What do these two images have in common?
They may share neither a color palette nor a design, but both depict paste papers found in eighteenth-century bindings. Such papers — some boasting bright shocks of color, others dull or faded — are scattered throughout the covers, end papers, and edges of SLU’s rare book collection. After marbled and printed papers, they are the most prevalent type of decorative paper in our stacks.
What exactly is paste paper, you may well ask? It is paper decorated with thick paint made from colored pigment and starch paste in a process often compared to finger painting. Makers need only a simple starch (such as wheat, corn, or rice flour), water, and a source of heat over which to mix the two until they thicken into (you guessed it) a paste. When the paste cools, it is combined with enough water-soluble paint to obtain the desired hue. A brush is then used to spread the colored paste across a dampened sheet of paper. Once the paper is evenly coated, various tools can be used to manipulate the paste into patterns simple or complex. The decorative process is very forgiving, for the long dry-time of the thick paste mixture allows the artist ample time to play with his or her design before it hardens. When the design is deemed complete, the paper is hung on a line to dry, usually overnight. It is then ironed flat and ready for use.
Paste papers can generally be broken into five main categories by method of decoration. Pulled, drawn (including combed), daubed, and printed pastes all begin in the standard way, with a sheet of paper evenly coated in paste. In making spatter paste (as well as two subcategories of the first group, Spanish daubed paste and prints in paste), the paste paint design is applied directly to blank paper with a tool rather than worked onto a sheet evenly coated with paste.
Pulled paste, a popular base design from the sixteenth century on, is made by coating two sheets with paste and laying them, paste-sides together, one on top of the other. The artist rubs the top sheet, then immediately peels it off the bottom sheet to produce a feathery, veined design.
Felt shapes or yarn might also be laid between paste-coated sheets, and appear, palely and indistinctly, in the finished pattern.
In drawn paste, nearly any household object (or the artist’s fingers) can be used to draw designs across a paste-coated sheet of paper.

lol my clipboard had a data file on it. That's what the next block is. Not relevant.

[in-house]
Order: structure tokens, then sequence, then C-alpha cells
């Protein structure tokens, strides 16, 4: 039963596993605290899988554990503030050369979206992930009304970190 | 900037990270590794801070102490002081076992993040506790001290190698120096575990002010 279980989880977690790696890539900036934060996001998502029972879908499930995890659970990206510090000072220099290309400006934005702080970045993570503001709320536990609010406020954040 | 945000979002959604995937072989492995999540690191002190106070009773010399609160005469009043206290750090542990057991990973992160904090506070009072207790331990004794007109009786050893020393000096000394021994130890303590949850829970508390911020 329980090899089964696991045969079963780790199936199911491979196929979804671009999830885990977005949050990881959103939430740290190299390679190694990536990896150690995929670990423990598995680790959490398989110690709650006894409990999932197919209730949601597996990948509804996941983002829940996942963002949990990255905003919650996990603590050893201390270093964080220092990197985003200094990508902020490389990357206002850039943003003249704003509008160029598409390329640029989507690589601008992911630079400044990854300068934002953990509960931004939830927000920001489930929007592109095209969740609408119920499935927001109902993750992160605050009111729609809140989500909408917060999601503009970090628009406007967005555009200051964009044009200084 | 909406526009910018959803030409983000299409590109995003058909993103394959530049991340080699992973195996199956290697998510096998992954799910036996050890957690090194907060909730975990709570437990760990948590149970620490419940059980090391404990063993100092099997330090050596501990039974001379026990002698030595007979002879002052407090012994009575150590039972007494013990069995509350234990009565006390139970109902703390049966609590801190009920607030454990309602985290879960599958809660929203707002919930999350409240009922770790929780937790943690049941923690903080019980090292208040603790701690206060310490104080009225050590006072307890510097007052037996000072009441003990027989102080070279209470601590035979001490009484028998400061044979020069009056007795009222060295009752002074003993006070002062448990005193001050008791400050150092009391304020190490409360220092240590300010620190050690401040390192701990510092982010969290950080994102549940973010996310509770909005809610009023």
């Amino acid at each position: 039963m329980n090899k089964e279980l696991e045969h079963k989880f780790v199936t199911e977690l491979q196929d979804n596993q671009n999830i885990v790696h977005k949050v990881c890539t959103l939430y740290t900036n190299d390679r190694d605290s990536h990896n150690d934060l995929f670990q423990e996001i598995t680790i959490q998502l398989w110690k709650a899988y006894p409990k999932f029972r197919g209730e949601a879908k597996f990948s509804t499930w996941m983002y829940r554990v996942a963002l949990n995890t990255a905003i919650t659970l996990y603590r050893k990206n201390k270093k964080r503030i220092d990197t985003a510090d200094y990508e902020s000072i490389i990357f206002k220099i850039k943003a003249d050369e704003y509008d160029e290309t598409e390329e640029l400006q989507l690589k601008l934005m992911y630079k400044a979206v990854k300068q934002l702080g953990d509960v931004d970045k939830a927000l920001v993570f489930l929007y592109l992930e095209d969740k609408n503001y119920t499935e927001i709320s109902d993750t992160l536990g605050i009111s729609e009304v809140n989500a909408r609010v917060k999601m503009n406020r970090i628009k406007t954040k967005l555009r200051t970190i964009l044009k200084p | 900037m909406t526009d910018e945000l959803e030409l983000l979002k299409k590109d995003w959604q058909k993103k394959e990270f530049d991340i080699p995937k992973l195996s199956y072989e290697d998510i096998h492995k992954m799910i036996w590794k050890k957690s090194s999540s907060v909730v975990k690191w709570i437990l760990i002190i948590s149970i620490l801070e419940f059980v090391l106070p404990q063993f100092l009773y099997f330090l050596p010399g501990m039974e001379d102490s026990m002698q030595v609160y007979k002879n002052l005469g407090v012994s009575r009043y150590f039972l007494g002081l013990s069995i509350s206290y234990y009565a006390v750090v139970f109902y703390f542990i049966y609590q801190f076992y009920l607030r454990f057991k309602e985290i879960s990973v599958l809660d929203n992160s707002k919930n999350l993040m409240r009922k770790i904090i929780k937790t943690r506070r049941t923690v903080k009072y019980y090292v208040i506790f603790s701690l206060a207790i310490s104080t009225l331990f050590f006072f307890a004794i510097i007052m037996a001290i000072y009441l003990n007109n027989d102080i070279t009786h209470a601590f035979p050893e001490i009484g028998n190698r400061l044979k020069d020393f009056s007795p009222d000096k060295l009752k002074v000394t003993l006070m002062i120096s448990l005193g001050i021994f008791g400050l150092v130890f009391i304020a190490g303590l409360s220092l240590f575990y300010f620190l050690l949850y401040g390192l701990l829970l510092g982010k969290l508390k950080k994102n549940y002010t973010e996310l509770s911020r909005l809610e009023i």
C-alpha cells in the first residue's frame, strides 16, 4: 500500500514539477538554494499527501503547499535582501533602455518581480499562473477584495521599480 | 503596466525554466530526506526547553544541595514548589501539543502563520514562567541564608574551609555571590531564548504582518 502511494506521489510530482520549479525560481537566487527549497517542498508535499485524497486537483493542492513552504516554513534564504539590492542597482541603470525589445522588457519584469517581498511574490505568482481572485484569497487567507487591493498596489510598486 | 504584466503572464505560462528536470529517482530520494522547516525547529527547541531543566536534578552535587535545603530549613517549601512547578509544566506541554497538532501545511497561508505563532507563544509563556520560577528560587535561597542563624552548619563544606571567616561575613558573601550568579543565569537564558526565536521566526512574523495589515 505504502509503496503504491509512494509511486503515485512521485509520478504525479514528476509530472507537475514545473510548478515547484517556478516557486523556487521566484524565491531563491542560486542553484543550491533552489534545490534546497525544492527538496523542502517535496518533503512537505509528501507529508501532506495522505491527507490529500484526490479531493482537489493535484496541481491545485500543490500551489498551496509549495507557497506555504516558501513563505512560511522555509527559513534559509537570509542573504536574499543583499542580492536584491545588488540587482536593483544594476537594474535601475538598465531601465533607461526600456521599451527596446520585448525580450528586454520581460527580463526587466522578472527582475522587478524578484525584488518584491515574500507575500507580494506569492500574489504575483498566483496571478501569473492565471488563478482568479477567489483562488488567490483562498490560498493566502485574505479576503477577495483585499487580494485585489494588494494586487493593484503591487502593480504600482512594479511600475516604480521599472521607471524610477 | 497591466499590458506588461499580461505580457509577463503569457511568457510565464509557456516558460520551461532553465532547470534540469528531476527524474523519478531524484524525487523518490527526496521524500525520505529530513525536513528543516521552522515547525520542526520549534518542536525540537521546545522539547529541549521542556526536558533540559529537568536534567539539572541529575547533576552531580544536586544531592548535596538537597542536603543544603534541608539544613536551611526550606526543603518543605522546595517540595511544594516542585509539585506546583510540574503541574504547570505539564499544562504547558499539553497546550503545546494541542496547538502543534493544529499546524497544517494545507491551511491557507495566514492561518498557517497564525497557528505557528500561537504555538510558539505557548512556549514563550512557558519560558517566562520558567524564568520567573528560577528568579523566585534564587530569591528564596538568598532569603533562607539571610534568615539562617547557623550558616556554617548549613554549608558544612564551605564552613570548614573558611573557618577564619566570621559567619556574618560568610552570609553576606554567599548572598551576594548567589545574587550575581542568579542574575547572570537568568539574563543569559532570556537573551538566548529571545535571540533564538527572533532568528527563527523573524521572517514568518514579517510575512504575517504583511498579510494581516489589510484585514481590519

Daubed paste designs are made using sponges. In the most widespread tradition, a paste-covered sheet is dabbed with a sponge to create a textured design, but in the Spanish style, the sponge is used to apply paste to a blank sheet of paper.
Printed paste borrows from the printed paper tradition, and relies on stamps or woodblocks to impress designs into paste-covered sheets. Designs cut in relief appear lighter than the surrounding paste, while intaglio designs are darker and more distinct.
Alternatively, prints in paste can be made by applying paste – sometimes in multiple colors – directly to a woodblock. The design is stamped onto the paper as it would be in standard printing.
Spatter paste, in which paste thinned by water is splashed onto the page from the bristles of a paintbrush, creates the most random designs. If the paper is hung to dry while the paste is still quite wet, the paste will run.
Paste paper examples can be found in books dating as far back as the sixteenth century, and many rival their better known marbled paper contemporaries in vibrancy and creativity of design. So why don’t we hear more about them? While paste paper’s popular contemporaries, marbled paper and printed paper, left a trail of production evidence, such as the woodblocks used to print designs and the records of the Parisian guild of dominotiers (makers of decorative papers), paste papers have left little trace – beyond their existence – on the historical record. This is, perhaps, because paste paper is far less glamorous (and demanding) than the marbled, Dutch gilt, and printed paper starlets of the decorative paper world. The marbling process required precise measurements of expensive ingredients (such as ox gall), and was sensitive to everything from impure water to changing air temperature; printed paper production required the right tools, and successful operations relied on skilled woodcarvers to produce a continual supply of woodblocks that could be mixed and matched in a variety of printed designs. Paste paper, by contrast, required only common and inexpensive ingredients, and was not susceptible to the vagaries of temperature and humidity. Making paste paper required “but little skill or experience” (Loring, “Colored,” 40), which meant that binders and booksellers could easily produce their own in-house. Paste paper became the logical choice for binding ephemeral publications (such as pamphlets), and was an economical option for small printing operations unable to afford professionally made decorative papers. Thus, paste-paper making was a craft of common knowledge: few (if any) paste recipes were written down, and papers were nearly always unsigned.